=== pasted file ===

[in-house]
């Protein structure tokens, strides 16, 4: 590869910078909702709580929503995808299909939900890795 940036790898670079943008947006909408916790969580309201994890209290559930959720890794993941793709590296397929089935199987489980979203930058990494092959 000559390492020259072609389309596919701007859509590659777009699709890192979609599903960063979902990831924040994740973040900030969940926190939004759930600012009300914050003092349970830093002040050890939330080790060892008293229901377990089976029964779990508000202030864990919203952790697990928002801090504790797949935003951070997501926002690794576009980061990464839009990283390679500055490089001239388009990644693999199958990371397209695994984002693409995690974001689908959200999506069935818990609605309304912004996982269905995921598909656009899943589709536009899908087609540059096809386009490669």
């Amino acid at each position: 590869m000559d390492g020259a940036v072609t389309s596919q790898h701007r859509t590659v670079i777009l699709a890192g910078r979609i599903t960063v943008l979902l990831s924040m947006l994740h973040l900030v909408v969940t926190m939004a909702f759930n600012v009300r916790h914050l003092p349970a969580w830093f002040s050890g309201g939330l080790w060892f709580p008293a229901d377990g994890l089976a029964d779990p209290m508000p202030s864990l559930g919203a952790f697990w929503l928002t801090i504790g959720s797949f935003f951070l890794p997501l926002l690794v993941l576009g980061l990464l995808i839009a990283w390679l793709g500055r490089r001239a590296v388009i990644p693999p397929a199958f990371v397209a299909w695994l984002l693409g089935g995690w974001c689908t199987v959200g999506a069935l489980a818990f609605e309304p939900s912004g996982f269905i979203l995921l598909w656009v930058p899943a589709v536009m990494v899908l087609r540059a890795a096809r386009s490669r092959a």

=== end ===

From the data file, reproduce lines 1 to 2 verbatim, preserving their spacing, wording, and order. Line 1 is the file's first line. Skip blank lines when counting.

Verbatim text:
[in-house]
């Protein structure tokens, strides 16, 4: 590869910078909702709580929503995808299909939900890795 940036790898670079943008947006909408916790969580309201994890209290559930959720890794993941793709590296397929089935199987489980979203930058990494092959 000559390492020259072609389309596919701007859509590659777009699709890192979609599903960063979902990831924040994740973040900030969940926190939004759930600012009300914050003092349970830093002040050890939330080790060892008293229901377990089976029964779990508000202030864990919203952790697990928002801090504790797949935003951070997501926002690794576009980061990464839009990283390679500055490089001239388009990644693999199958990371397209695994984002693409995690974001689908959200999506069935818990609605309304912004996982269905995921598909656009899943589709536009899908087609540059096809386009490669």